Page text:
After dropping sharply during July, producer price inflation moderated further in August. Prices increased by 0.7% month-on-month (m-o-m), resulting in annual producer inflation falling by 0.3 percentage points (%pts) to 5.1% year-on-year (y-o-y).
Over the month, the largest contribution came from the agriculture category, contributing 0.2 %pts, while the mining and quarrying, products of petroleum and coal as well as manufactured food products categories each added 0.1 %pts to the overall monthly figure. In terms of annual contributions, the categories of electricity (+1.9 %pts), food at manufacturing (+0.5 %pts), products of petroleum and coal (+0.5 %pts) and agriculture (+0.3 %pts) accounted for 3.2 %pts of the year-on-year figure.
Producer prices in the agriculture sector picked up by 3.4% m-o-m, resulting in annual inflation in the sector accelerating from 3.0% y-o-y in July to 4.3% y-o-y in August. Grain prices spiked during July on the back of rising international prices and, even though prices fell by 1.4% m-o-m in August, the elevated prices are starting to filter through to other categories. Inflation in the live animals category registered 5.9% m-o-m in August on the back of a 15.6% rise in the price of yellow maize (used in animal feed) in the preceding two months. Worryingly, rising prices in the agriculture sector were also reflected in prices at the factory gate – inflation in the manufactured meat and meat products category measured 12.3% m-o-m, resulting in annual inflation for manufactured food products accelerating to 9.0% y-o-y from 8.0% y-o-y in August. Falling prices for meat and meat products have been a major driver of the moderation in consumer price inflation over the last six months. However, with international (and local) grain prices projected to remain elevated, inflation in the category is likely to accelerate towards the end of the year, posing an upside risk to consumer prices heading forward.
After falling by 1.1% m-o-m in July, producer prices in the mining and quarrying sector increased by 0.4% m-o-m in August on the back of rising international commodity prices. Continued labour unrest in the platinum and gold sectors following the Marikana incident, combined with the associated Rand depreciation, saw the Rand price of both precious metals increase by 2.8% over the month. As a result, producer inflation in the metal ores category registered 2.4% m-o-m (-1.9% m-o-m in July). Additionally, inflation in the crude petroleum (and natural gas) category measured 4.7% m-o-m as the Rand price of Brent crude oil surged by 11.1% in August. The impact of rising oil prices can also be seen in the agriculture component, where producer prices in the oil seeds category increased by a whopping 9.6% m-o-m (51.8% y-o-y). On a year-on-year basis, producer inflation in the mining and quarrying sector dropped to 1.7% y-o-y in August from 3.8% y-o-y in July.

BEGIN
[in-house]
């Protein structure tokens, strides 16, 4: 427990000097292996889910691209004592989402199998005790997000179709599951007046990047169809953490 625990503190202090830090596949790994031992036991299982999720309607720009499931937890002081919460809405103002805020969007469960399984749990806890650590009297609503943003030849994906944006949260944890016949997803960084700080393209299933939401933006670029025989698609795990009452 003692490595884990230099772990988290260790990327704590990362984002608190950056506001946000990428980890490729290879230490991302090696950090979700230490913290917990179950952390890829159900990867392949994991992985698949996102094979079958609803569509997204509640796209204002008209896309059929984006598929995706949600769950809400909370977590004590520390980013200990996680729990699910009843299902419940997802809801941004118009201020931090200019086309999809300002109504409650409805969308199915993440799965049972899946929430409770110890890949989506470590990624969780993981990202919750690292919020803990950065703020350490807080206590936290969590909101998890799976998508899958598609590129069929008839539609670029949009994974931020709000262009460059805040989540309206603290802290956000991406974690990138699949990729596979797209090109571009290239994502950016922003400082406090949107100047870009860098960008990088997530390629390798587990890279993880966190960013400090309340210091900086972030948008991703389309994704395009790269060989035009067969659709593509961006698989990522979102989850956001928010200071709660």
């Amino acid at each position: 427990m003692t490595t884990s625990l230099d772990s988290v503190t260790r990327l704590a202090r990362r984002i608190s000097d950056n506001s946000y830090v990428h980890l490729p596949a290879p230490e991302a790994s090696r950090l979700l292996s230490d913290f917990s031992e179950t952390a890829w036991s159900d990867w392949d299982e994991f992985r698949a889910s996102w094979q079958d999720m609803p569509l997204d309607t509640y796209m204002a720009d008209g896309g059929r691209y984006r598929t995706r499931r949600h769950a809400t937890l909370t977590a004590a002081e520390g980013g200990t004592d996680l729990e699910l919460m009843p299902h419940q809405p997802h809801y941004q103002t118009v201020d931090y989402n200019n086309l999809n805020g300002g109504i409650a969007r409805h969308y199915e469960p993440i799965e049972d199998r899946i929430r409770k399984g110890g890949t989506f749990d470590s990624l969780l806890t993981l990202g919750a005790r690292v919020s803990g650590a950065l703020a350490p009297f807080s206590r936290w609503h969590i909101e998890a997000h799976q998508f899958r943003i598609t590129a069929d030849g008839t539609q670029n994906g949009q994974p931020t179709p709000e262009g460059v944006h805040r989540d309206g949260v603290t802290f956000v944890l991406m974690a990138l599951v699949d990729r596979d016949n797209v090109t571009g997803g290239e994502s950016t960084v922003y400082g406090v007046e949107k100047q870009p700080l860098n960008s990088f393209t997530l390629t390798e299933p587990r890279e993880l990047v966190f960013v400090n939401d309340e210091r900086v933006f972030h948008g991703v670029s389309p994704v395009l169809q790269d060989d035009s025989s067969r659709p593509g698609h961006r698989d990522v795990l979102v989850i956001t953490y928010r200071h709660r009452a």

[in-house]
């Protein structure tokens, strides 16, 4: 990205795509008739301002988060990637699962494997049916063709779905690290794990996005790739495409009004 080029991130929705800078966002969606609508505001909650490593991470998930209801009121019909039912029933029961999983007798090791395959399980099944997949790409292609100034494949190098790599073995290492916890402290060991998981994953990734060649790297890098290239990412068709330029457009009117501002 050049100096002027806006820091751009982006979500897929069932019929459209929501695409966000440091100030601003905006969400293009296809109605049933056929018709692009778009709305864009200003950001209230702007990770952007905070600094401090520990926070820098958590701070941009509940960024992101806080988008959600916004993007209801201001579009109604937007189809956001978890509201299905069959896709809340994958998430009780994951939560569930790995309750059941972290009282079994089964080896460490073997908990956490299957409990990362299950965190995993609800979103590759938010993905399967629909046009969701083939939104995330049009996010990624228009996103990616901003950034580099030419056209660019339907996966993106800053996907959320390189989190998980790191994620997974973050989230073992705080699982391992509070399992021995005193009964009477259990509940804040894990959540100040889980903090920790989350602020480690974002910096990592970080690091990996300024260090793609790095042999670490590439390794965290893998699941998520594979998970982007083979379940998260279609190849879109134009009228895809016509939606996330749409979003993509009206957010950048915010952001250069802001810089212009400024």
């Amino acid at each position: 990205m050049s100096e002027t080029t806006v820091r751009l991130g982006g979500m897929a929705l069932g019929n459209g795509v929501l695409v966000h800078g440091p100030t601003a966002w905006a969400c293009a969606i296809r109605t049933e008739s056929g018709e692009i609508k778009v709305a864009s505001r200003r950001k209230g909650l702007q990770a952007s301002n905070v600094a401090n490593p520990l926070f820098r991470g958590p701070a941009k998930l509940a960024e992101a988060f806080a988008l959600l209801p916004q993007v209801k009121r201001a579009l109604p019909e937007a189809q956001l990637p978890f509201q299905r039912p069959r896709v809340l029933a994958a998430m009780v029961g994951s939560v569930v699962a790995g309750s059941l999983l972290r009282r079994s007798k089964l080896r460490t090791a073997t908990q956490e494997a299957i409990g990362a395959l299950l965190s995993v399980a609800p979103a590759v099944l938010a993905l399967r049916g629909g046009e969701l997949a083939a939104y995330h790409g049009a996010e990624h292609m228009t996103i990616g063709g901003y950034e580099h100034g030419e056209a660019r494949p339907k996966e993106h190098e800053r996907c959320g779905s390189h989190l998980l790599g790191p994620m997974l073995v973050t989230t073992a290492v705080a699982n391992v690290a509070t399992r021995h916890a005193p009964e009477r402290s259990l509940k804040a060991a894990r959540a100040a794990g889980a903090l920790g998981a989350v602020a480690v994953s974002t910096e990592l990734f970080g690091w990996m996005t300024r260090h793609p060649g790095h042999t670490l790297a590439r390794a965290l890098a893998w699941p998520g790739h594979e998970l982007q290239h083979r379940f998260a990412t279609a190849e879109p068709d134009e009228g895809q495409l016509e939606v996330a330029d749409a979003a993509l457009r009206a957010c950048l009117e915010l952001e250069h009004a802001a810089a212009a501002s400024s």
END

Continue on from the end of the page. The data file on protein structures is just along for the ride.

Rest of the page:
After falling by 1.5% m-o-m in July, prices for manufactured petroleum and coal products increased by 1.4% m-o-m in August on the back of a 22c/litre increase in the price of petrol. Rising international oil prices saw a further increase of 93c/litre in the local price of petrol in September, suggesting that inflation in the category could accelerate further going forward.
The PPI for imported commodities fell by 1.0% m/m, mainly as a result of monthly declines in import prices in the mining and quarrying and agriculture sectors (-2.8% m/m). As a result, year-on-year inflation dropped sharply to 4.4% y/y in July from 6.6% y/y in June. The PPI for exported commodities rose by 0.1% m/m.
Producer price inflation is expected to moderate further in coming months, mainly due to base effects. Upside risks to the outlook continue to emanate from elevated commodity prices. Rising prices for food and oil have more recently been joined by substantial increases in the prices for precious metals on the back of labour unrest in the mining sector. The fact that the unrest has spread to other sectors of the economy, combined with the possibility of substantial wage increases in the wake of negotiations, may result in additional upside pressure on producer prices going forward.